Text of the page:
Wednesday, 30 March 2011

The Roof of the World, by Adrian Rigelsford (Big Finish Audio)

*Spoiler alert*

The Fifth Doctor, Peri and Erimem encounter an ancient evil in Tibet (which is not the Great Intelligence, fanboys and fangirls).

Big Finish have produced a number of audio plays set between Planet of Fire and Caves of Androzani. This is a rather controversial continuity gap. It has been argued by some fans that a lot of the impact of the Fifth Doctor's self sacrifice is down to the fact that he gave his life for somebody that he barely knew. This impact is muted if she had several unseen adventures before Caves of Androzani. I have a lot of sympathy with this argument, however it must be said that there is a good reason for creating these stories (aside from the unwillingness of Janet Fielding to work with Big Finish until recently). Peri and the Fifth Doctor make such a great team. She is a bit abrasive, he is gentle and calm. The Fifth Doctor takes some of the edge of Peri, while the Sixth Doctor just fired her up. It is natural that fans should want more stories with Peri and the Fifth Doctor.

Big Finish introduced a new companion to this TARDIS crew, Erimem (Caroline Morris), who is a princess from Ancient Egypt. I have not listened to any of her other stories so I am going to have to judge her on the basis of this appearance alone. It's great to have Peri interacting with another companion and she seems to take on a protective big sister role towards Erimem. It also seems a great idea to have a character from such a distant time in the past, especially as the potential of Katarina was so wasted. On the other hand, Erimem does not come across as particularly exotic and speaks like a typical middle-class English girl from the Home Counties. I suppose the Doctor's telepathic gift (it had nothing to do with the TARDIS until the New Adventures) might make her sound English, but one might expect an ancient Egyptian princess to speak in a quite different manner.

The story begins with the Fifth Doctor getting involved in a game of cricket with a bunch of English explorers in Tibet. There is always something heartwarming about the Fifth Doctor playing cricket; it's when he is in his element. The interaction between two groups of explorers is also quite effective.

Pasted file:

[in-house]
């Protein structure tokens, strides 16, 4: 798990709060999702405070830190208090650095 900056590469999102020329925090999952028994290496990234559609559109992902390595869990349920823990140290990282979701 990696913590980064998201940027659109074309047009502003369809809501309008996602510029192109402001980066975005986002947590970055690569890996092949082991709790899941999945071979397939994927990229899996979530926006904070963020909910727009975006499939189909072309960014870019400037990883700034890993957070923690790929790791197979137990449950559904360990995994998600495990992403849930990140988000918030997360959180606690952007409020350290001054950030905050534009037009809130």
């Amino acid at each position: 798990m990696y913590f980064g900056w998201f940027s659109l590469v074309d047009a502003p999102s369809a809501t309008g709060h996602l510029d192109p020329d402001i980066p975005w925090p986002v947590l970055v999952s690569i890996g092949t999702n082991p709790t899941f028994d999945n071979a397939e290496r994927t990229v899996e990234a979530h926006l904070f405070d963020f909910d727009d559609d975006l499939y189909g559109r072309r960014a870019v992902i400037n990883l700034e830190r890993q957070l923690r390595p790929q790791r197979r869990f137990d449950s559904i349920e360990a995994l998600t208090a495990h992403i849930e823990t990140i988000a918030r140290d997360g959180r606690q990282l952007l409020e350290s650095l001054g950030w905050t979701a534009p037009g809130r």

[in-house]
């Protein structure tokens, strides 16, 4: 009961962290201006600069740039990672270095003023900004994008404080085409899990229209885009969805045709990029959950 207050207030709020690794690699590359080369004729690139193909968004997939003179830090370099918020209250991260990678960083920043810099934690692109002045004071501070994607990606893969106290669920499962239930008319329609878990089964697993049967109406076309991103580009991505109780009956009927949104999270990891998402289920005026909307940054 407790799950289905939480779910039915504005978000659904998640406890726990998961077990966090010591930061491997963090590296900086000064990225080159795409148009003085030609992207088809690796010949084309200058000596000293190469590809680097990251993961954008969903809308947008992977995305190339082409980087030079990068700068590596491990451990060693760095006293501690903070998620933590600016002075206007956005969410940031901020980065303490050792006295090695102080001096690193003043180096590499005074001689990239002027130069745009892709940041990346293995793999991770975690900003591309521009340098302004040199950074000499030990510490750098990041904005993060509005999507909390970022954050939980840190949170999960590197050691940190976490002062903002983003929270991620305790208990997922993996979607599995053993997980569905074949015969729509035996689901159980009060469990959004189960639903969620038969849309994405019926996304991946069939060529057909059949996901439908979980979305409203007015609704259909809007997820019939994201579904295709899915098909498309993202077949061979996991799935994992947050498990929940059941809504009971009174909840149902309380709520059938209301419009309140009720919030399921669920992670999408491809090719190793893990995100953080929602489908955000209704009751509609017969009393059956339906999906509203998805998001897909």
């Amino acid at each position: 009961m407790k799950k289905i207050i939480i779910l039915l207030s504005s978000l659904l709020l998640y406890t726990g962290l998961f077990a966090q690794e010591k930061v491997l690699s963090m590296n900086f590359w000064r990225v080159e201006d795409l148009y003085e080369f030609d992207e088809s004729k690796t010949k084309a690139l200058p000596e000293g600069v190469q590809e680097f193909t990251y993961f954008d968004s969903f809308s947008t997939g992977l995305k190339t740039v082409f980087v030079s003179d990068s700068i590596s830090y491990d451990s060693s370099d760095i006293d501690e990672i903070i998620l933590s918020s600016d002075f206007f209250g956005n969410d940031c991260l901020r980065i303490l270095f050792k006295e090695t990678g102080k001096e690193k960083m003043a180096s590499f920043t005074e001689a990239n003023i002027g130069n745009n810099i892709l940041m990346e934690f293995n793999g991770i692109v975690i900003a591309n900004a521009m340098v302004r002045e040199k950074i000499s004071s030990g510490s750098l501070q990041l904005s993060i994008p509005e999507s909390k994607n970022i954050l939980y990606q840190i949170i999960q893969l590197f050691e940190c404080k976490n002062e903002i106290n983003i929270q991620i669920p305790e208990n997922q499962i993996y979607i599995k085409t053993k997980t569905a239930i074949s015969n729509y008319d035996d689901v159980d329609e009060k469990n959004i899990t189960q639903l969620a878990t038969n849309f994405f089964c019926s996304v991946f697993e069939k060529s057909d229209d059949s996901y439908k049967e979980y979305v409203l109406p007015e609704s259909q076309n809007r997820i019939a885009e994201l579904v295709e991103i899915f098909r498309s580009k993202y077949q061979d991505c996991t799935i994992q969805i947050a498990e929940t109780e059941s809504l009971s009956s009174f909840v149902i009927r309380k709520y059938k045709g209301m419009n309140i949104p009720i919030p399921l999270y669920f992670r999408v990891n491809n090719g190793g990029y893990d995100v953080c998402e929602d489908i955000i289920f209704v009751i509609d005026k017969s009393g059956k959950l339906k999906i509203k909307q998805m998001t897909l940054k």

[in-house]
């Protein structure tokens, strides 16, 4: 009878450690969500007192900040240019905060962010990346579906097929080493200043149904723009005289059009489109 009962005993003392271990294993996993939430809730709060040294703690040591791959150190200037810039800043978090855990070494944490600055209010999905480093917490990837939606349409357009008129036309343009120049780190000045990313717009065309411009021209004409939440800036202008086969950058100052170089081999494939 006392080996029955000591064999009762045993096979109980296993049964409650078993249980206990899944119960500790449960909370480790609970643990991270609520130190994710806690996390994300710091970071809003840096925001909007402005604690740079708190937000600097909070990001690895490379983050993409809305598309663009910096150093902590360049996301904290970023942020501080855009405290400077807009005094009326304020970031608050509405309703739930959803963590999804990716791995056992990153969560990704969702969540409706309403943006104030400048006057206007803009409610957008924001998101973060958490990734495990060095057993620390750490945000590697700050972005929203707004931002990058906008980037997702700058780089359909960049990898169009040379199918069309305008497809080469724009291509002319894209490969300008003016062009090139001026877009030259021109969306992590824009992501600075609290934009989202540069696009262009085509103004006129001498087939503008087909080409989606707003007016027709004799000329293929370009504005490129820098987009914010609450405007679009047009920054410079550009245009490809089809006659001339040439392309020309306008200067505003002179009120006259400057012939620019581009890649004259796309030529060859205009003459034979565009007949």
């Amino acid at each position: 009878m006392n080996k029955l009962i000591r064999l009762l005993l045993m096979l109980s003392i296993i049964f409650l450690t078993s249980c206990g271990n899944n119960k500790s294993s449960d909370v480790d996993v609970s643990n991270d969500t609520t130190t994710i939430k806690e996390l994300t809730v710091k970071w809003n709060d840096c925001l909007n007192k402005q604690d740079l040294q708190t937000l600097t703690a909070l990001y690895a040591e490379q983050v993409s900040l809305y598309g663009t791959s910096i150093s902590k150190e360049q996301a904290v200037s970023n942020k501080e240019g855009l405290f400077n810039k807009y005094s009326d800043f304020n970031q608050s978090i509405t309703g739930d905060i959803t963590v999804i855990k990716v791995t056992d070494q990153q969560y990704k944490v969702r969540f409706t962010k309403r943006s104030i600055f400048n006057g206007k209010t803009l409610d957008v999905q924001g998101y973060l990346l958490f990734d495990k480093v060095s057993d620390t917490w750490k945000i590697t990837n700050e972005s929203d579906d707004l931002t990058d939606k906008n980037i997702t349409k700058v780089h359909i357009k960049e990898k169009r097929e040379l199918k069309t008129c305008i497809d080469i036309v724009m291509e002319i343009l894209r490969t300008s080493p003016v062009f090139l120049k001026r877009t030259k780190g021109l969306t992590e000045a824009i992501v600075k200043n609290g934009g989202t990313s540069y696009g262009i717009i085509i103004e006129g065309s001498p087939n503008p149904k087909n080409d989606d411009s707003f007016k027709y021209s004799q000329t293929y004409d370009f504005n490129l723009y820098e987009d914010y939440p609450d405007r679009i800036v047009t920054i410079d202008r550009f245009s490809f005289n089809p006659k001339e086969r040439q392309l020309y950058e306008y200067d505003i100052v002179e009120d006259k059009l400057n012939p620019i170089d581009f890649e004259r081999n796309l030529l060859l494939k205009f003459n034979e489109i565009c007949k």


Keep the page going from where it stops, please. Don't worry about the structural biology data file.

A good deal of the story takes place in a kind of dream sequence, in which Erimem is lead to believe that she has died. The exploration of Erimem's background is useful and makes me want to listen to the The Eye of the Scorpion, her introductory story. These kind of dream sequences are a risky strategy (the NA writers seemed to go to town on them and got them right only some of the time) as you can be sure that the Fifth Doctor and Peri would not really be dead and blaming it all on Erimem. Knowing this is obviously not real makes one a little impatient with the sequence. On the other hand, with Erimem being a new and unfamiliar character, one had to face the possibility that the writer might have killed her off. I found myself checking the CD box to work out if she made further appearances just to make sure!

The big bad guys turn out to be an ancient evil, the Old Ones. It's been done before, but personally I can't get enough Lovecraftian influences in my Doctor Who. Clearly, these are not the Great Intelligence who also coincidentally inhabited Tibet. We never get a true description, but they seem to be twisted, hideous things with claws. They have apparently interbred with other lifeforms and so are clearly physical beings, unlike Fenric or the Nestene Consciousness. The Doctor mentions the Dark Times and so the Yssgaroth seem to be in view. The Old Ones here are evidently more corporeal and less powerful than the Yssgaroth seen in the The Pit. According to Lawrence Miles' Book of the War, the Yssgaroth tainted other species creating the hybrid Mal'akh, the source of the vampire legends and presumably the vampires of State of Decay. The Old Ones of this story seem to be some variation on the Mal'akh.

As ever, nobody can play creepy, sinister aristocrats with the same style as Edward De Souza. General Bruce (Sylvester Morand) is a bit cliched, but has a wonderful relationship with his companion, the frustrated journalist John Matthews (Alan Cox). The writer, surprisingly plays a minor role in the drama. The best performance comes from Nicola Bryant. Her acting has improved enormously since her television role. She plays Peri as a much more mature and intelligent character and when she appears to be angry and accusative in the dream sequence, she is very impressive. Peter Davison is good, but does not bring much that is new to the role and as with his other Big Finish appearances sounds regrettably older.

This is hardly the most original Doctor Who audio, but if you are keen to hear more of Peri with the Fifth Doctor or you need more Lovecraft in your Who, then this is worth a listen.

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